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New Global Tobacco Treaty Requires Second Hand Smoke Protection

 (Edmonton) --  Starting this Sunday, the Alberta government has an increased obligation to protect the public from second hand smoke, says a national group of Canadian physicians. 

“On February 27, 2005, the Framework Convention on Tobacco Control comes into force,” said Dr. Charl Els, an Edmonton psychiatrist and the Alberta spokesperson for Physicians for a Smoke-Free Canada.  “All countries which are party to this global tobacco treaty – including Canada – have undertaken to protect the public and workers from second hand smoke.”

The treaty requires the federal government to remove second hand smoke from workplaces and indoor public places under its jurisdiction, and to actively promote other levels of government (like the Alberta provincial government) to take similar measures. 

“The federal government was very careful to obtain the consent of all the provinces before ratifying the treaty,” explained Dr. Els.  “They did not impose this on Alberta, the government of Alberta was consulted about and, as far as we know, agreeable to the treaty coming into force in Canada.”

Although Canada would not be in breach of the treaty if Alberta were to fail to protect the public and workers from second hand smoke, the province would be breaking away from the collaboration that has benefited tobacco control measures across Canada and from the spirit of their agreement that Canada should ratify the treaty.

“Public health is a shared federal-provincial responsibility, and tobacco remains the greatest public health challenge” explained Els.  One in five deaths is caused by smoking and one in 250 deaths is caused by second-hand smoke.

“Until Alberta addresses public smoking, it is out of step with a pan-Canadian agreement to protect the public and workers from the cancer-causing substances in second hand smoke,” said Els.  “As long as Albertans are involuntarily exposed to smoke, they are several steps behind other Canadians with respect to their health protection.”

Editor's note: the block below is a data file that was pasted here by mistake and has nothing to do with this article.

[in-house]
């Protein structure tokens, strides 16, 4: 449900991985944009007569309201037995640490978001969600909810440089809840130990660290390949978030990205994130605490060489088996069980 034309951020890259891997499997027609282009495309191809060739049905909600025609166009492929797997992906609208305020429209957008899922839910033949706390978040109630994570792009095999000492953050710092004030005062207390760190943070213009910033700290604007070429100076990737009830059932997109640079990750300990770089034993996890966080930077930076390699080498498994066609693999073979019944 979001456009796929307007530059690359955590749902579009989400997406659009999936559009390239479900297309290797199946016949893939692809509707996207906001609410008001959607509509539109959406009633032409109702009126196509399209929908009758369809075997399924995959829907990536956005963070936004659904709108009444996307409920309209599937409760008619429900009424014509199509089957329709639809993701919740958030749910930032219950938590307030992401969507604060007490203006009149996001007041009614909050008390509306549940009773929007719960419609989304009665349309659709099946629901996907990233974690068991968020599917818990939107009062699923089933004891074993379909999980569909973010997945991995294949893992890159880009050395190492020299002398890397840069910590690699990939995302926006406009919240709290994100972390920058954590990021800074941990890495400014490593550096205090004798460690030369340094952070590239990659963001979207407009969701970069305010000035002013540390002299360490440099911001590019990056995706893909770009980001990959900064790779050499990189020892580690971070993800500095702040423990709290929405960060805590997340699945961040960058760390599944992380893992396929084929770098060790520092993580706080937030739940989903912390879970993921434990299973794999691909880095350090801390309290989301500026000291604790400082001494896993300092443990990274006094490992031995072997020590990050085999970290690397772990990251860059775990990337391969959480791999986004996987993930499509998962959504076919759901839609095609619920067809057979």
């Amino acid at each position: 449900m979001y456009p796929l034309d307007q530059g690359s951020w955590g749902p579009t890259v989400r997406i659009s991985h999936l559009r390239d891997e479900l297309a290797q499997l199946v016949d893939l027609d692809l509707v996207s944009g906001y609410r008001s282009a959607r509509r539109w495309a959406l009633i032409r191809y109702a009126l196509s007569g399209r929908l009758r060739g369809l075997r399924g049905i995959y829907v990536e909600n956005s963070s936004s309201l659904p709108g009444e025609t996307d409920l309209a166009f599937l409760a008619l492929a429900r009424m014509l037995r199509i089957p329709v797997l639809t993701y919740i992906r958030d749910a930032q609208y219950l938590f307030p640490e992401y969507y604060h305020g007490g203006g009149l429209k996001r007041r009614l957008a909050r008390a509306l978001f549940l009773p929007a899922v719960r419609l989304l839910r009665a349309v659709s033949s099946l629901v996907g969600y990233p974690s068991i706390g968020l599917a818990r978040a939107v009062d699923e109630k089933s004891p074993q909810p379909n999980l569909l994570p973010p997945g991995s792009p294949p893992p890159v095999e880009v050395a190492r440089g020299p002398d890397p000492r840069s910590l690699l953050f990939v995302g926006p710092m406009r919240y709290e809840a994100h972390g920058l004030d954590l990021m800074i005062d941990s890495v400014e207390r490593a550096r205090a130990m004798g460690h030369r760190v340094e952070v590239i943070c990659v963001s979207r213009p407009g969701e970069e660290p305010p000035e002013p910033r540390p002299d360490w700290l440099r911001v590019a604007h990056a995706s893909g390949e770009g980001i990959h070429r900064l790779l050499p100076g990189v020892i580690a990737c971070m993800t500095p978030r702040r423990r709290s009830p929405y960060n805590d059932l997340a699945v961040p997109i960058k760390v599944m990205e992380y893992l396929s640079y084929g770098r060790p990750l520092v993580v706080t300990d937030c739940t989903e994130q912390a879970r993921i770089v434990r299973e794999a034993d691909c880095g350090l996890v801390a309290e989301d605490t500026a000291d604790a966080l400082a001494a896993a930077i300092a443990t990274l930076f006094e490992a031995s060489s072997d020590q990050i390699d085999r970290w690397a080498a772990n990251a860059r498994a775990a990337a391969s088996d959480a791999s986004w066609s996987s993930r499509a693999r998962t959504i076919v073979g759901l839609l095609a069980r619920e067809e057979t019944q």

Since the Framework Convention on Tobacco Control was agreed to at the World Health Organization in May 2003, several Canadian provinces and territories have reformed their laws to provide complete protection for workers and the public from involuntary exposure to second hand smoke. These include Nunavut, Northwest Territories, Manitoba and Saskatchewan. Quebec, Ontario and Newfoundland are in the process of revising their laws to provide 100% protection.  Near complete protection is in place in Prince Edward Island, and British Columbia and Nova Scotia also have province-wide measures.

“There is no good reason for the Alberta government to refuse to implement this treaty,” said Dr Els. 


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 The Framework Convention on Tobacco Control comes into force on February 27, 2005.  It was ratified by Canada on November 26, 2004.  Full text of the treaty can be found at www.fctc.org .  Article 8 of the treaty addresses second hand smoke, its complete text is:

 Article 8

Protection from exposure to tobacco smoke

 1.Parties recognize that scientific evidence has unequivocally established that exposure to tobacco smoke causes death, disease and disability.

2.Each Party shall adopt and implement in areas of existing national jurisdiction as determined by national law and actively promote at other jurisdictional levels the adoption and implementation of effective legislative, executive, administrative and/or other measures, providing for protection from exposure to tobacco smoke in indoor workplaces, public transport, indoor public places and, as appropriate, other public places.